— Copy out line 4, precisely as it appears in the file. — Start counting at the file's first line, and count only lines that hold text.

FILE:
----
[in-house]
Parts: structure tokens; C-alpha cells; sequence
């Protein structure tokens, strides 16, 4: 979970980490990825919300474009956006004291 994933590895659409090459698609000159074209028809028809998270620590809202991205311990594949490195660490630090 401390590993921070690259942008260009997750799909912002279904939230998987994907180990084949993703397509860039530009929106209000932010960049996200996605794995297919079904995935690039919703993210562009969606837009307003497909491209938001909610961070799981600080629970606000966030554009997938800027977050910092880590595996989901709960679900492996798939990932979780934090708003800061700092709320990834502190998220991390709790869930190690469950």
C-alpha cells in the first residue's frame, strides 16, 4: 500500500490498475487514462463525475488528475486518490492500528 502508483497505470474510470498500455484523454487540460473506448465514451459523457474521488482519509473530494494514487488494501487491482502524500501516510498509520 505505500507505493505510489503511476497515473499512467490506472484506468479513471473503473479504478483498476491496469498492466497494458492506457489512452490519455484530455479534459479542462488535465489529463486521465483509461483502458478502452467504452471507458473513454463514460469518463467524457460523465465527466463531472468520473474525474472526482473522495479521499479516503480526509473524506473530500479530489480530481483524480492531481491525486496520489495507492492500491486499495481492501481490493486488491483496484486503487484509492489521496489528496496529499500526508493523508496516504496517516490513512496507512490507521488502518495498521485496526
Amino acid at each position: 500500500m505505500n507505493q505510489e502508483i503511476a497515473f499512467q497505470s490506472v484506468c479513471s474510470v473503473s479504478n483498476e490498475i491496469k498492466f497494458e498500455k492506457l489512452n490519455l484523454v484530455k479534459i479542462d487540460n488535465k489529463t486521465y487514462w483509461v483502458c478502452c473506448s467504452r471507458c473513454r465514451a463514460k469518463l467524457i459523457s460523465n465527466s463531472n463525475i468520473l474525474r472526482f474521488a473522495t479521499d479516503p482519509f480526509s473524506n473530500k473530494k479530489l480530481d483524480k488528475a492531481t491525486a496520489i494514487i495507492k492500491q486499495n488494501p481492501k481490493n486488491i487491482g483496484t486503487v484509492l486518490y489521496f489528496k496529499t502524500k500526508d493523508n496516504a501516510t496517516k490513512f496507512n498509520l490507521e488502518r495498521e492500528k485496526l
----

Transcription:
C-alpha cells in the first residue's frame, strides 16, 4: 500500500490498475487514462463525475488528475486518490492500528 502508483497505470474510470498500455484523454487540460473506448465514451459523457474521488482519509473530494494514487488494501487491482502524500501516510498509520 505505500507505493505510489503511476497515473499512467490506472484506468479513471473503473479504478483498476491496469498492466497494458492506457489512452490519455484530455479534459479542462488535465489529463486521465483509461483502458478502452467504452471507458473513454463514460469518463467524457460523465465527466463531472468520473474525474472526482473522495479521499479516503480526509473524506473530500479530489480530481483524480492531481491525486496520489495507492492500491486499495481492501481490493486488491483496484486503487484509492489521496489528496496529499500526508493523508496516504496517516490513512496507512490507521488502518495498521485496526